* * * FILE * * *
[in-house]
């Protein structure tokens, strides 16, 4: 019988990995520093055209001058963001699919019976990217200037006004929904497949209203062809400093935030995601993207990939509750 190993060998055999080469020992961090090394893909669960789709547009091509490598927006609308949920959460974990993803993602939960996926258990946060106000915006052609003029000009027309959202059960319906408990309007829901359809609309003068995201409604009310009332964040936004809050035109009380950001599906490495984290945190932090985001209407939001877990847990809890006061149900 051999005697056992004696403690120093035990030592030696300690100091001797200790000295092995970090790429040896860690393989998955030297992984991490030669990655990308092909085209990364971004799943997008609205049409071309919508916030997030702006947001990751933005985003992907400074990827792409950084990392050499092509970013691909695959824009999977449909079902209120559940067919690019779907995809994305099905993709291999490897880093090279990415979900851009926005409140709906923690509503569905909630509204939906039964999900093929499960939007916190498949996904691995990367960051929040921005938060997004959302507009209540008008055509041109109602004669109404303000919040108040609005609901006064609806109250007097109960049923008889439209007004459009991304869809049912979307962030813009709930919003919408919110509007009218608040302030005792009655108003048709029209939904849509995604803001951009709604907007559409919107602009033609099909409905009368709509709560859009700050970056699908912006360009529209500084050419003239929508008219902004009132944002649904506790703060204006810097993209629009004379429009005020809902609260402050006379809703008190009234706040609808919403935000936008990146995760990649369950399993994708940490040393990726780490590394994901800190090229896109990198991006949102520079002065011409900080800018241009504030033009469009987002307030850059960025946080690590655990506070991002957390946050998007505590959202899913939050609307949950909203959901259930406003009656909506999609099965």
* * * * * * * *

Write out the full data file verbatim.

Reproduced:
[in-house]
């Protein structure tokens, strides 16, 4: 019988990995520093055209001058963001699919019976990217200037006004929904497949209203062809400093935030995601993207990939509750 190993060998055999080469020992961090090394893909669960789709547009091509490598927006609308949920959460974990993803993602939960996926258990946060106000915006052609003029000009027309959202059960319906408990309007829901359809609309003068995201409604009310009332964040936004809050035109009380950001599906490495984290945190932090985001209407939001877990847990809890006061149900 051999005697056992004696403690120093035990030592030696300690100091001797200790000295092995970090790429040896860690393989998955030297992984991490030669990655990308092909085209990364971004799943997008609205049409071309919508916030997030702006947001990751933005985003992907400074990827792409950084990392050499092509970013691909695959824009999977449909079902209120559940067919690019779907995809994305099905993709291999490897880093090279990415979900851009926005409140709906923690509503569905909630509204939906039964999900093929499960939007916190498949996904691995990367960051929040921005938060997004959302507009209540008008055509041109109602004669109404303000919040108040609005609901006064609806109250007097109960049923008889439209007004459009991304869809049912979307962030813009709930919003919408919110509007009218608040302030005792009655108003048709029209939904849509995604803001951009709604907007559409919107602009033609099909409905009368709509709560859009700050970056699908912006360009529209500084050419003239929508008219902004009132944002649904506790703060204006810097993209629009004379429009005020809902609260402050006379809703008190009234706040609808919403935000936008990146995760990649369950399993994708940490040393990726780490590394994901800190090229896109990198991006949102520079002065011409900080800018241009504030033009469009987002307030850059960025946080690590655990506070991002957390946050998007505590959202899913939050609307949950909203959901259930406003009656909506999609099965």